The mayor is on vacation and therefore the mayor pro tem is presiding at the regular council meeting.  The city is one in which the mayor votes only to break ties.  When a vote comes up, does the pro tem vote as if he or she is still a council member, or does he or […]

Board Members Who Serve on Nonprofit Boards – Conflict of Interest?

Wednesday, September 30th, 2009

It’s budget season, and several nonprofit organizations hope to receive funding from your city or county to provide programs and services for the benefit of your citizens. An increasingly common situation is that you have one or more members of your city or county governing board who also serve on the boards of some of […]

“Official Conduct” – More on Excusing Board Members From Voting

Wednesday, September 23rd, 2009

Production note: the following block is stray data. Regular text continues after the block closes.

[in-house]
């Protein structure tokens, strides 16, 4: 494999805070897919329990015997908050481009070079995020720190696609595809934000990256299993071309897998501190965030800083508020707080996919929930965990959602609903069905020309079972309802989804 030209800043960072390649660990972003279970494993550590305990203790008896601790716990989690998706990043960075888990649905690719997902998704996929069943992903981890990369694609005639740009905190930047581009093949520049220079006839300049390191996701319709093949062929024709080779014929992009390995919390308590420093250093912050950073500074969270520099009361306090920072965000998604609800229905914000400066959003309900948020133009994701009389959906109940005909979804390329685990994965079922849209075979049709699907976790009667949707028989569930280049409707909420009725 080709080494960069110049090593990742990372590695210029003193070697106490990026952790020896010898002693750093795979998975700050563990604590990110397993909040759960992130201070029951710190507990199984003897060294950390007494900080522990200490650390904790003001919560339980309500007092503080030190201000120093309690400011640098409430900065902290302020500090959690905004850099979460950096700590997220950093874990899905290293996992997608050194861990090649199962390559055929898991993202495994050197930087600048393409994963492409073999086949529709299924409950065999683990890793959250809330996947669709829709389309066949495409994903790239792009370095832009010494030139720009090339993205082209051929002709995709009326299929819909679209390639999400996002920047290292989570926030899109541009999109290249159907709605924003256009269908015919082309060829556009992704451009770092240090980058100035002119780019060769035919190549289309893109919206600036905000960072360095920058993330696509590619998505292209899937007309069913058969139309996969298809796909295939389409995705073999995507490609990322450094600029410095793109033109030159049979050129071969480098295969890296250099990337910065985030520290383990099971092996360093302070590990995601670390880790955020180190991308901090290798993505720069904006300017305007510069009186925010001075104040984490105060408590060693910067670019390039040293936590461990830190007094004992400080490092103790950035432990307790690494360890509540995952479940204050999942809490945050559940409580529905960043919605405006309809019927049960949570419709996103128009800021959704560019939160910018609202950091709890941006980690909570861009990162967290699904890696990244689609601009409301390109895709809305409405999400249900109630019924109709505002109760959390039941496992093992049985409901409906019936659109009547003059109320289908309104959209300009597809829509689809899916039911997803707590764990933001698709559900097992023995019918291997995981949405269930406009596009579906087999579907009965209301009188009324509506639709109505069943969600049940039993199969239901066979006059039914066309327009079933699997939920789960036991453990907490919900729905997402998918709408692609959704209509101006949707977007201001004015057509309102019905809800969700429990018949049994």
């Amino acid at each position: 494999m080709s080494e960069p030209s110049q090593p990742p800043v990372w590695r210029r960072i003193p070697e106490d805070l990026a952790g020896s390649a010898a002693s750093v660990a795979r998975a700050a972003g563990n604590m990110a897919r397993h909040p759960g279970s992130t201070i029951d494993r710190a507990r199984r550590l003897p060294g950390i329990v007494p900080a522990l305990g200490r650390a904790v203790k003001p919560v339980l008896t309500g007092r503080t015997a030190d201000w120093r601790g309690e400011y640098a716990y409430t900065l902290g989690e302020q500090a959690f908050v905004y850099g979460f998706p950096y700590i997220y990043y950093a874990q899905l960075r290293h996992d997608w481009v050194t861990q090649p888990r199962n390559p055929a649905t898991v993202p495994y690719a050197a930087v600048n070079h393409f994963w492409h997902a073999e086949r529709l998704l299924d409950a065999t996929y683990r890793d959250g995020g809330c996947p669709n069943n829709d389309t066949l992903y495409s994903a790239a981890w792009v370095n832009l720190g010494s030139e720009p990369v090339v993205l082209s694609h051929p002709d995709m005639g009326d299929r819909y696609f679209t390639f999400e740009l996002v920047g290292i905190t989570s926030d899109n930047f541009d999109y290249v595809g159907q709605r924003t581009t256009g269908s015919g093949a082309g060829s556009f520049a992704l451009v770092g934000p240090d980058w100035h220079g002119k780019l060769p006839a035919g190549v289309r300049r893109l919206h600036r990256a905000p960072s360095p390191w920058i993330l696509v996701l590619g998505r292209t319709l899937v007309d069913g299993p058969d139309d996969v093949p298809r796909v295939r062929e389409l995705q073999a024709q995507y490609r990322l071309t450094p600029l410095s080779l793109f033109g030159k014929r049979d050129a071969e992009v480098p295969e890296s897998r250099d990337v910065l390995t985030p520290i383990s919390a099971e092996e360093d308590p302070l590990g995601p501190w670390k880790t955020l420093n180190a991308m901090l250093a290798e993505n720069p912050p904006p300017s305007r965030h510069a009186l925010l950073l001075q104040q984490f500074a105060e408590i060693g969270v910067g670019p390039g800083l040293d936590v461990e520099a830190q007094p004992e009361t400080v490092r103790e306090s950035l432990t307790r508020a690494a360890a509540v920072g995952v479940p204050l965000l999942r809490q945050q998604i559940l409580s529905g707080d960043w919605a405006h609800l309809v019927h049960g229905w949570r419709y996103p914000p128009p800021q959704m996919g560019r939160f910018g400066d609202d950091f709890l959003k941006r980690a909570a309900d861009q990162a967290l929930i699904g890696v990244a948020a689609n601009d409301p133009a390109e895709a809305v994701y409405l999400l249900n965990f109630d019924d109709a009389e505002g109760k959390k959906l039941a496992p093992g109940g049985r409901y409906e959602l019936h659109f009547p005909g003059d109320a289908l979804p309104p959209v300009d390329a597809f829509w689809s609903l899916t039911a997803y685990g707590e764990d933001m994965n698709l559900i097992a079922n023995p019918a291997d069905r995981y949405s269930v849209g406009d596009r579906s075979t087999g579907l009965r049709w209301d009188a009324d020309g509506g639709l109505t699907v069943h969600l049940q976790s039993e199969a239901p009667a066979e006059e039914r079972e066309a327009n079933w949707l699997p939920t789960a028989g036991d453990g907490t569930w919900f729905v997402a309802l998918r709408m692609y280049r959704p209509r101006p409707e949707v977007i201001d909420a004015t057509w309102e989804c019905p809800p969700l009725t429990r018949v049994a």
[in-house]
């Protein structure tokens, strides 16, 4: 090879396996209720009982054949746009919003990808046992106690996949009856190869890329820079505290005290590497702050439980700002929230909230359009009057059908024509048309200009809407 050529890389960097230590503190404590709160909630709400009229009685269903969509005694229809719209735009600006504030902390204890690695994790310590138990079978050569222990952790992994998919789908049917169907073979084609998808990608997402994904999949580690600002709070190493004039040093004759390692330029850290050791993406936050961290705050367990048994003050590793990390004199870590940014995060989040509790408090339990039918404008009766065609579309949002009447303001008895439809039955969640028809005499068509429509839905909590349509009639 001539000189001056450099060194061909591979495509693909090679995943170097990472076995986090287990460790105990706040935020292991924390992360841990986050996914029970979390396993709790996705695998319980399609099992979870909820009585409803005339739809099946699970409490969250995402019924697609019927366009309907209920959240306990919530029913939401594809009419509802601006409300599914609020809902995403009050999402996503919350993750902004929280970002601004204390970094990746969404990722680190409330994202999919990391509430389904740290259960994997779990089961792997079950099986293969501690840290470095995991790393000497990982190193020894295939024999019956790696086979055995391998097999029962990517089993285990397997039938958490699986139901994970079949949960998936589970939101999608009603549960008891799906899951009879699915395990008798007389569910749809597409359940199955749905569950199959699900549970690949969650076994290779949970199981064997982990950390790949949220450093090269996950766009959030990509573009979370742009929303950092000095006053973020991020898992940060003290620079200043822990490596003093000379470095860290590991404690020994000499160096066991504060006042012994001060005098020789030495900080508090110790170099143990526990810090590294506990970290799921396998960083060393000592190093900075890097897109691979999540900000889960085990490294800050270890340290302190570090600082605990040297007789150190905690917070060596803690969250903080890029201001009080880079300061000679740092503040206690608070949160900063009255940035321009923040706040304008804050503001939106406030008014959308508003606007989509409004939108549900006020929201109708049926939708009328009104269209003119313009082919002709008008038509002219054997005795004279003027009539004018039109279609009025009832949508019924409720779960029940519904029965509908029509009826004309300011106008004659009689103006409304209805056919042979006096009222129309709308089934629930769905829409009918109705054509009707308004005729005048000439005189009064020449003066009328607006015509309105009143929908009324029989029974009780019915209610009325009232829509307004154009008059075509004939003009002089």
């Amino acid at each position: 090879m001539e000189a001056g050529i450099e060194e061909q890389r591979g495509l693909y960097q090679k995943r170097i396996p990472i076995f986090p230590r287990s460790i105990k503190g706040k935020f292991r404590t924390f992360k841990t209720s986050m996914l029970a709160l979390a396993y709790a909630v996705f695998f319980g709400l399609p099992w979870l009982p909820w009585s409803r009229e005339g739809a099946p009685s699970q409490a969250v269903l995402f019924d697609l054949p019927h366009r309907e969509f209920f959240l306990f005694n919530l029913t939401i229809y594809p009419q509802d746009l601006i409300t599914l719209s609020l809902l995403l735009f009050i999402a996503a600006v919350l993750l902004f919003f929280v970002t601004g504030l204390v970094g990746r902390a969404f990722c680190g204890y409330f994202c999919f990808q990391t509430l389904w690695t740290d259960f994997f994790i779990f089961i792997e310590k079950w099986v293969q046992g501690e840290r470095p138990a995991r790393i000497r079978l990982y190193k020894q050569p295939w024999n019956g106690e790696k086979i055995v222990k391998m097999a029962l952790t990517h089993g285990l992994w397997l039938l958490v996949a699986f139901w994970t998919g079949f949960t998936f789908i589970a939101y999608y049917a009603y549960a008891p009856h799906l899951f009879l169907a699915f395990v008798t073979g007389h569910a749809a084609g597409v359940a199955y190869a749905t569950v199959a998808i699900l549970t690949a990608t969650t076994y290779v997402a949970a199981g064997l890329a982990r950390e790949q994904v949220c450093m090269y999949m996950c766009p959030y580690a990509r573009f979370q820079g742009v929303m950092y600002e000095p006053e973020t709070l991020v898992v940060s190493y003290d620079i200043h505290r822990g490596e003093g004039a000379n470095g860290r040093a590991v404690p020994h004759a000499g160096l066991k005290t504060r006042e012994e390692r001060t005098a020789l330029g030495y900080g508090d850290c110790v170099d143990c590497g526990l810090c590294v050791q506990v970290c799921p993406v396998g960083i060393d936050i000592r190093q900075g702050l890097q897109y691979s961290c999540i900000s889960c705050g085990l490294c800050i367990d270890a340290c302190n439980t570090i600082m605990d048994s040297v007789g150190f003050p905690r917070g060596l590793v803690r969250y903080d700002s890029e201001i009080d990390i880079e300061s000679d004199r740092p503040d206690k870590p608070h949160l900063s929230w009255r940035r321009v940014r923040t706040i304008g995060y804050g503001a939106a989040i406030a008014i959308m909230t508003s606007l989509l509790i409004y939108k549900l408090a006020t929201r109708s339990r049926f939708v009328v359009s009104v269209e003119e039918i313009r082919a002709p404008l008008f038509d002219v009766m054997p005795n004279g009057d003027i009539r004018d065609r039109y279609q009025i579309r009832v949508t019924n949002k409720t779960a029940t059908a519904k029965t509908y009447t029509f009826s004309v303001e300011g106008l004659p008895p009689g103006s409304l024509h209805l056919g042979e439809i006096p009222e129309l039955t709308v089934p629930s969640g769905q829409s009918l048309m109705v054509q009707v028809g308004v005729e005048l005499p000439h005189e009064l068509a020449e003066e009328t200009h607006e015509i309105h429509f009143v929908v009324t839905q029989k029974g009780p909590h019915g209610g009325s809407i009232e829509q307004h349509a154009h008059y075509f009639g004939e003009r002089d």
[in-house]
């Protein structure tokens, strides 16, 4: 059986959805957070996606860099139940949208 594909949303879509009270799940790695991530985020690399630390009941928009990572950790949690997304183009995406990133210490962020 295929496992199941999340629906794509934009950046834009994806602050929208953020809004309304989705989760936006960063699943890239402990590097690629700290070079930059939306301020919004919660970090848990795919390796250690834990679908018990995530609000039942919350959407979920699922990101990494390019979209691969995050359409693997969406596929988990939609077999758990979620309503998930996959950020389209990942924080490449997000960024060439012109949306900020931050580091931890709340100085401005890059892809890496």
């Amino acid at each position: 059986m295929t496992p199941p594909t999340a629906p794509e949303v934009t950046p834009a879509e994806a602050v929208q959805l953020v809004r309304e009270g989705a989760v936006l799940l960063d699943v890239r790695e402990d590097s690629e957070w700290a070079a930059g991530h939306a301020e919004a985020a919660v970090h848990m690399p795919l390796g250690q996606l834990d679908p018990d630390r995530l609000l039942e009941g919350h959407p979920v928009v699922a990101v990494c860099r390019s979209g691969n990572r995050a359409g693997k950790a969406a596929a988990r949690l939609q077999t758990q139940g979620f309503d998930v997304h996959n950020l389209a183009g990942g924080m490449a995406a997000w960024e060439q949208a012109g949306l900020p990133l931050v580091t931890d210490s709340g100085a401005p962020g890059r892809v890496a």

A few of my posts have discussed the limited bases upon which city and county board members may be excused from voting, and the lack of clarity in the statutes about how this should be done. I’ve mostly focused on the statutory provisions dealing with matters involving consideration of a board member’s “own financial interest.” […]

Excusing Board Members From Voting

Wednesday, September 16th, 2009

State law creates an affirmative duty for local governing board members to vote on matters that come before the board. Last week’s post discussed provisions that allow members to be excused from voting for specific reasons. In all other cases, the assumption is that they must vote. The statutes are mostly silent about the process […]